Quietly closing the truck door in the darkness after getting all my gear out and on, I look up and listen to the night sounds. 05:30 am, still at least 2 hours before first light, may have gotten here a bit early today, but it is the first day of the season. Silently slipping into my back-pack and then cocking the crossbow I get set, and take a few quiet moments to look up at the sky full of millions upon billions of stars and thank God for another day. Some days you just feel “it”, there’s something here not quite right today, but you shake it off and begin to make your way to the ground blind that Peach and I set up a few weeks ago, this will be the first stopping point until it gets bright enough to see to legally hunt. Moving slowly along the trail, listening to try and make sure I don’t spook any early morning game on the way to the blind. Hearing the softest sound of a footfall in the palmettos and briars to the side of the trail and immediately freezing, to try and determine what it could be. It’s pitch black, I truly wish there was a better description of the kind of dark it gets in the deep woods before dawn, an inky blackness that blocks all light, it’s like swimming in black paint at times. At times like this it’s the other senses that I trust, closing my eyes I listen, and try to catch a whiff of any scents (animals do have distinct smells and we can sometimes pick up on them) that may be drifting on the almost non existent wind currents. Time slowly ticks past, and here and there the errant mosquito buzzes around and still I stand perfectly still like an old oak tree with its roots firmly sunk in the rich earth. There is a feeling something is there but no sound, no movement, no smell to give it away, so I wait. Slowly the feeling subsides and the night creatures go back to making their soft noises, and I, even though I cannot shake the feeling that I’m being watched, move on down the trail towards the blind. Finally I reach the blind and settle in one of the two camp chairs slowly relaxing and waiting on the first signs of daylight.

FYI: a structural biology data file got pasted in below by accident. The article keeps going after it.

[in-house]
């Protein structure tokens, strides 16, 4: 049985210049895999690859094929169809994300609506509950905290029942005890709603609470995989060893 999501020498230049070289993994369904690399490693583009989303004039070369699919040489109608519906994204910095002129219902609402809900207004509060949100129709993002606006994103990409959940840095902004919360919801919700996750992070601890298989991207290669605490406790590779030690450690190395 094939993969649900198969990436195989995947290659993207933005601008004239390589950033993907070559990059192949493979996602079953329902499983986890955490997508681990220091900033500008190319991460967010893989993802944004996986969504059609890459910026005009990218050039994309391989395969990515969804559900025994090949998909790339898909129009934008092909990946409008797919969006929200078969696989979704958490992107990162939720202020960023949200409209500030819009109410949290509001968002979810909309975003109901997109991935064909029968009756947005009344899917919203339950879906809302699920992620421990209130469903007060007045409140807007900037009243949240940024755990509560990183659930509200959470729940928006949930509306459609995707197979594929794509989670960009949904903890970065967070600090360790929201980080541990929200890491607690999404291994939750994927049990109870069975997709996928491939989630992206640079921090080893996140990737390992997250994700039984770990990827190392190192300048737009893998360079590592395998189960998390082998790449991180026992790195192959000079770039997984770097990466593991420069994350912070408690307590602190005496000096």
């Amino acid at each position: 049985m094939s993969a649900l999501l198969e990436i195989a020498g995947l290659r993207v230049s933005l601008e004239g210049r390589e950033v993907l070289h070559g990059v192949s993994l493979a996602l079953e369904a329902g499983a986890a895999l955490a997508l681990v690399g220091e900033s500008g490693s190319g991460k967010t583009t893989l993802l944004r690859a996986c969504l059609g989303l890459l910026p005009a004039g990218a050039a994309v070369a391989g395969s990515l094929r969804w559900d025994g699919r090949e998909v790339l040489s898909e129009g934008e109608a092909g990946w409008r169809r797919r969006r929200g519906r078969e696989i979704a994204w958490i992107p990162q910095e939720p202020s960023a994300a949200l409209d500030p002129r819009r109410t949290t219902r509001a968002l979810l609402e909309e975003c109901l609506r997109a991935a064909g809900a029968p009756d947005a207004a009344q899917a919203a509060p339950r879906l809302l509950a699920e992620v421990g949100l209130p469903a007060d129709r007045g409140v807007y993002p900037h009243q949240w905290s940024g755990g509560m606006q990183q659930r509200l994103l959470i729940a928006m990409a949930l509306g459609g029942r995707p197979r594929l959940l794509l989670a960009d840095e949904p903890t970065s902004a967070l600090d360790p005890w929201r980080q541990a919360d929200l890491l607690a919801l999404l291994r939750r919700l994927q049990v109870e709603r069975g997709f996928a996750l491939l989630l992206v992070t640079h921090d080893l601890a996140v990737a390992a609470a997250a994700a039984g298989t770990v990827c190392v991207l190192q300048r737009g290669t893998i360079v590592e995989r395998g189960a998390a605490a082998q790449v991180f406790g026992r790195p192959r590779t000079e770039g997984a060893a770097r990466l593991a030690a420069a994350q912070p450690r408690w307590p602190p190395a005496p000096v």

Waiting in the blind, listening to the world wake slowly, the feeling is still there, muted, subdued but still there, the feeling of watchfulness. The first hints of daylight start showing through and yet I still wait, not time to move yet, cannot legally hunt. Slowly things start to take shape in the graying light and something moves across the trail I just walked 25-30 yards away, low but moving like silk undulating in the wind without making a sound. What was that? No idea, but it was quick! Silently putting my back-pack on again and picking up my crossbow I emerge from the blind. Put a bolt (crossbow arrow) on the crossbow and stand still preparing to begin my hunting.